The thick, misty grey Tulle fog has settled in over the Valley and will be coming and going until March. The leaves have all dropped from the trees, leaving limbs exposed and bare – rather eerily poking through the fog blanket. It may appear like the orchards have been left for dead, but in reality, they are getting a much-needed rest during their dormancy. In fact, each variety needs a certain number of chill hours to reach its maximum potential in the coming season. A chill hour is when the weather goes below 45˚F for a full hour. Chill hours are also important to know in the selection of varieties to plant. If a low chill hour variety is planted in a high chill hour environment, the bloom and fruiting will occur when it is too cold and the fruit will freeze. If a high chill hour variety is planted in a low chill hour environment, the fruit will not set.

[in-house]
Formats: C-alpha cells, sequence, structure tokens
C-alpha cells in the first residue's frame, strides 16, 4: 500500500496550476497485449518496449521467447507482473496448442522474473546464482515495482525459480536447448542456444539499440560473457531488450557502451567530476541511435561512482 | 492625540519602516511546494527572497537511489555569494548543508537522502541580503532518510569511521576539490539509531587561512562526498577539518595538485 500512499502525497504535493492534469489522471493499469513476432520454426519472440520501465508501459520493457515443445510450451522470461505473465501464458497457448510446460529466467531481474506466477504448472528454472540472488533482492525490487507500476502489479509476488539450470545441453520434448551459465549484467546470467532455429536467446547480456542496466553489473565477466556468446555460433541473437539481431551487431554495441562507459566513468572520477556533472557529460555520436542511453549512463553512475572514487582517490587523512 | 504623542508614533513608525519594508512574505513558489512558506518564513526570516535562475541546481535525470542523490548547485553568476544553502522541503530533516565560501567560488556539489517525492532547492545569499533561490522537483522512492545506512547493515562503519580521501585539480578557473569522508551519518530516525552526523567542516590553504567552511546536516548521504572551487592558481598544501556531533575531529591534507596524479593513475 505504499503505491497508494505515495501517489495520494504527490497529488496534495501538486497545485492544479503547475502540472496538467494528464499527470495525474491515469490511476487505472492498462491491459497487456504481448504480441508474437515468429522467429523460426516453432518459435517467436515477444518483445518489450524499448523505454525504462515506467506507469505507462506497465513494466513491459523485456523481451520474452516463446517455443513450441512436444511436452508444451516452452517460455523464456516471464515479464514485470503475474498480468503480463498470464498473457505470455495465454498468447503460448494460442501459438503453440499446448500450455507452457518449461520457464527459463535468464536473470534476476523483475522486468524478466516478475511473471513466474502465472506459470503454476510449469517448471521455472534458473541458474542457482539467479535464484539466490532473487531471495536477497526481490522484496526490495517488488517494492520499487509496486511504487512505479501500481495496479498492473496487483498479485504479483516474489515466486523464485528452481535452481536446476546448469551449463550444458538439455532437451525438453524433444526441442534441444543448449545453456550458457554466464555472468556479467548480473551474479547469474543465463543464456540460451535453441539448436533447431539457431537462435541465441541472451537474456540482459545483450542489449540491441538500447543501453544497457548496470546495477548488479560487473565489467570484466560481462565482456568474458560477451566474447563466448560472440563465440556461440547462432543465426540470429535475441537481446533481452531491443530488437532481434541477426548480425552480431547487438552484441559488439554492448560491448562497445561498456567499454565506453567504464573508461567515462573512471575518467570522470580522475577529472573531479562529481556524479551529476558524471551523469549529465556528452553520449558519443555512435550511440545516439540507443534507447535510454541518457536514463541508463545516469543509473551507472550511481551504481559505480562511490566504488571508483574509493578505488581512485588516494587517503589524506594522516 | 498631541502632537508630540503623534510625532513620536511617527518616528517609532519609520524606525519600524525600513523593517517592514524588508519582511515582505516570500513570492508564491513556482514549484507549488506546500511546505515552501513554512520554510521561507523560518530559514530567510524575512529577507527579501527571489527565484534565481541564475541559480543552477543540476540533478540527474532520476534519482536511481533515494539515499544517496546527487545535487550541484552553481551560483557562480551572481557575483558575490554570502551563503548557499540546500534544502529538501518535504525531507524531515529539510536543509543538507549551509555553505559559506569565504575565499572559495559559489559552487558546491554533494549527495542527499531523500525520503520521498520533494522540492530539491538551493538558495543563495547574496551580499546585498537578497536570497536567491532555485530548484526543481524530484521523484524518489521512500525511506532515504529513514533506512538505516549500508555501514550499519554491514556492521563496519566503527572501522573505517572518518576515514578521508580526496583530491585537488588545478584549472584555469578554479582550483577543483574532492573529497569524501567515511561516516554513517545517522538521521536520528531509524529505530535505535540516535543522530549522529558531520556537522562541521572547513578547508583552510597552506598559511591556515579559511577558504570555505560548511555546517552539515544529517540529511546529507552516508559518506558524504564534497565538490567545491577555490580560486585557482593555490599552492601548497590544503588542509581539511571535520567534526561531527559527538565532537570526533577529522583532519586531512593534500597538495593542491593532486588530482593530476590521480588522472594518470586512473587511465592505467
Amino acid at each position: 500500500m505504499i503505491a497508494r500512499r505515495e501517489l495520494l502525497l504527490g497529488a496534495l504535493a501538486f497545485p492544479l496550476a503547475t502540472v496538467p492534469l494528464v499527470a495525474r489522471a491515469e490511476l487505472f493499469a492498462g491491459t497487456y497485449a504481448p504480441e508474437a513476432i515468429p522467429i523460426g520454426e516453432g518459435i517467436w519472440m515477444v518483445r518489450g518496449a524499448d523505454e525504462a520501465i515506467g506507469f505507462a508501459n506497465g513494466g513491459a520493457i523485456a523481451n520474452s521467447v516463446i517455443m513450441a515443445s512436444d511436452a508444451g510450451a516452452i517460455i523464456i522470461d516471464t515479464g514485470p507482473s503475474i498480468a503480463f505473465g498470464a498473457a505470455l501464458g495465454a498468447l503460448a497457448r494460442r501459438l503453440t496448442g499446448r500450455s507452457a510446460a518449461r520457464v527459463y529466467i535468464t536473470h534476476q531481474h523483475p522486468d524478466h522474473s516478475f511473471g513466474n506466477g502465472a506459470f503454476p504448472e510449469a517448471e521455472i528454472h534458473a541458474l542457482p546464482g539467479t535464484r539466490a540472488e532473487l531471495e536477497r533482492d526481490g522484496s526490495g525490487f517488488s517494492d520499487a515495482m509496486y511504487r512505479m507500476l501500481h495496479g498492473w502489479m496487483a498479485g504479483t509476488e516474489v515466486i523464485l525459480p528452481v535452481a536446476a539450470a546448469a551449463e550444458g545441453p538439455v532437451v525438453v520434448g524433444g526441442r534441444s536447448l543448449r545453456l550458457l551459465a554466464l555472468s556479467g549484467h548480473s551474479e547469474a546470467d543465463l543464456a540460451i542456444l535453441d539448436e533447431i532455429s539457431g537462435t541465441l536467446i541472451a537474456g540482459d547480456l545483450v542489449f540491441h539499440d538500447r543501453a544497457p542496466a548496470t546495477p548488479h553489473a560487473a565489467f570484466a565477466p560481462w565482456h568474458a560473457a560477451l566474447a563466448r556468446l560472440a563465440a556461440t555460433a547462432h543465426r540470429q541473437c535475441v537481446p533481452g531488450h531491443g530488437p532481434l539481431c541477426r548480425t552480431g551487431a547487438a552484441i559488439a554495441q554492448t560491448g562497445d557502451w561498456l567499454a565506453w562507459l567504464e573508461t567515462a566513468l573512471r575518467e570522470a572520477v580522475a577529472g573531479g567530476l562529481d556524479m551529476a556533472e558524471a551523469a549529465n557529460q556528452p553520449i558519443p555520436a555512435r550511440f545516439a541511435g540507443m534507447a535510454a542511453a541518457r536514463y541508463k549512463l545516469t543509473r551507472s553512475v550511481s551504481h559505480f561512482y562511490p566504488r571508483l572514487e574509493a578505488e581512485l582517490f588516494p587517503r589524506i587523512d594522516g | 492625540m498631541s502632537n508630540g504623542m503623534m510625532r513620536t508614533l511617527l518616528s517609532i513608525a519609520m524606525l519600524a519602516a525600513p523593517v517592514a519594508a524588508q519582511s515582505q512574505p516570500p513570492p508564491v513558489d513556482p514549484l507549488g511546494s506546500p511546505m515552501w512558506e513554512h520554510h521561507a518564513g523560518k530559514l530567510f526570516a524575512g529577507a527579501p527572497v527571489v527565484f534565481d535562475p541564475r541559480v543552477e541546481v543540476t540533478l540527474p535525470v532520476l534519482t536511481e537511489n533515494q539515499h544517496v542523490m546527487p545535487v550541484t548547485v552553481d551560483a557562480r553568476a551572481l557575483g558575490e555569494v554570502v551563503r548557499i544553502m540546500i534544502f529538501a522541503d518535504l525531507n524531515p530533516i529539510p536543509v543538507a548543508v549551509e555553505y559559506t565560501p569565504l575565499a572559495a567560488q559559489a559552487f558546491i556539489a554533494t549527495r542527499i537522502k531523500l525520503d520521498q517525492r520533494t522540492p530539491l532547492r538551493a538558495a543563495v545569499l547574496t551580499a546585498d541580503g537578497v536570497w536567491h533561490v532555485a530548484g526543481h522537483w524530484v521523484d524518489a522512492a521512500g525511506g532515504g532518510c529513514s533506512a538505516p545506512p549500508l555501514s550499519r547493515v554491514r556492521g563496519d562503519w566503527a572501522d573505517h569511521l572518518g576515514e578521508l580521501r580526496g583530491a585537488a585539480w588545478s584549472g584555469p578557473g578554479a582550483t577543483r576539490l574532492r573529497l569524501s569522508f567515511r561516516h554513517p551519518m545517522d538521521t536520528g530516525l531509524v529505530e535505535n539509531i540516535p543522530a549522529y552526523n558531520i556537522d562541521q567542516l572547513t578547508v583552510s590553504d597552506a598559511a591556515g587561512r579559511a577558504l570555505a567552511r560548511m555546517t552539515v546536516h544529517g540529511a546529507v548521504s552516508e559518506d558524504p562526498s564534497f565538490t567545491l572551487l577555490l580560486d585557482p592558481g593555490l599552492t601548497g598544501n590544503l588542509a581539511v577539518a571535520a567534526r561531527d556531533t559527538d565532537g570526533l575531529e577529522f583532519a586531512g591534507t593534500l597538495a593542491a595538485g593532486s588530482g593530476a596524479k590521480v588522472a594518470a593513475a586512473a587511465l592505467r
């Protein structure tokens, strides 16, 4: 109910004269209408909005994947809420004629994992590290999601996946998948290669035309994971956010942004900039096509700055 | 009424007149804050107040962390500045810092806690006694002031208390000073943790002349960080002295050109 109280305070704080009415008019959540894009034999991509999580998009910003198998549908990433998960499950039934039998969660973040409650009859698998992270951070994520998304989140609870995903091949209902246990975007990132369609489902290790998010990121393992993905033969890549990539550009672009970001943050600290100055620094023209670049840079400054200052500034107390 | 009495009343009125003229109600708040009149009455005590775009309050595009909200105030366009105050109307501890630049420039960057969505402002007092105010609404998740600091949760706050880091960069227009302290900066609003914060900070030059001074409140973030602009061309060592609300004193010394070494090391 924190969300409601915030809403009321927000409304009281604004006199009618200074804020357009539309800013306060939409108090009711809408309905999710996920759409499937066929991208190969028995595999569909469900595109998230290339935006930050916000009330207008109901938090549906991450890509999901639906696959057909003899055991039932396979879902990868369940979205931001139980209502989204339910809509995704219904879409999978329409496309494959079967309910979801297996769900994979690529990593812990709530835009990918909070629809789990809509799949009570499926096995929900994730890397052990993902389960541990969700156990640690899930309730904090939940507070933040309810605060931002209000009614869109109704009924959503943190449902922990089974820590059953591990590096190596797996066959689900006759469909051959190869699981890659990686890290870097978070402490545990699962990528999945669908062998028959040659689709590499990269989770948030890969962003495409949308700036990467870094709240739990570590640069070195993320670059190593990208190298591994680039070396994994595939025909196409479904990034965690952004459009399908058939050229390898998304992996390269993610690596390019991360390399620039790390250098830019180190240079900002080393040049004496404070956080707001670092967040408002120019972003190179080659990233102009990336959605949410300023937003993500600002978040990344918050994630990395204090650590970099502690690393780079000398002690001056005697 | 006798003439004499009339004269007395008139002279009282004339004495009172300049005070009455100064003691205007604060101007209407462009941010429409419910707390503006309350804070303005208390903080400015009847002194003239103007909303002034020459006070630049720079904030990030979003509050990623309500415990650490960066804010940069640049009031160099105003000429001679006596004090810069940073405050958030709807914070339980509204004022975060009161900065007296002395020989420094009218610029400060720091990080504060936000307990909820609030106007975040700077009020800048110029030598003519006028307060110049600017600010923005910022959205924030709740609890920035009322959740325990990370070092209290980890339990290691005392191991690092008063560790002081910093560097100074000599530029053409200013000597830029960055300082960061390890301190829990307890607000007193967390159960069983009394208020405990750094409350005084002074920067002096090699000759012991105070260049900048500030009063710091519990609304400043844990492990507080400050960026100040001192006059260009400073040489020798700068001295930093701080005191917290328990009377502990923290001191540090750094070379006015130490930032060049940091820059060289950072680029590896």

Winter planting is also on the farmers’ to-do lists during this cold season. Baby trees are prepared, the ground is dug up, and each tree is planted by hand and then stomped into the ground by foot. Mature trees are also groomed for the coming season with hand pruning. The goal of this is to clean out the center of the tree to allow sunlight in when the leaves come back, cut off any suckers – which are non-graft variety limbs and/or non-fruit bearing limbs, and clean up the scaffold limbs so that the entire tree has a stronger production in the season to come.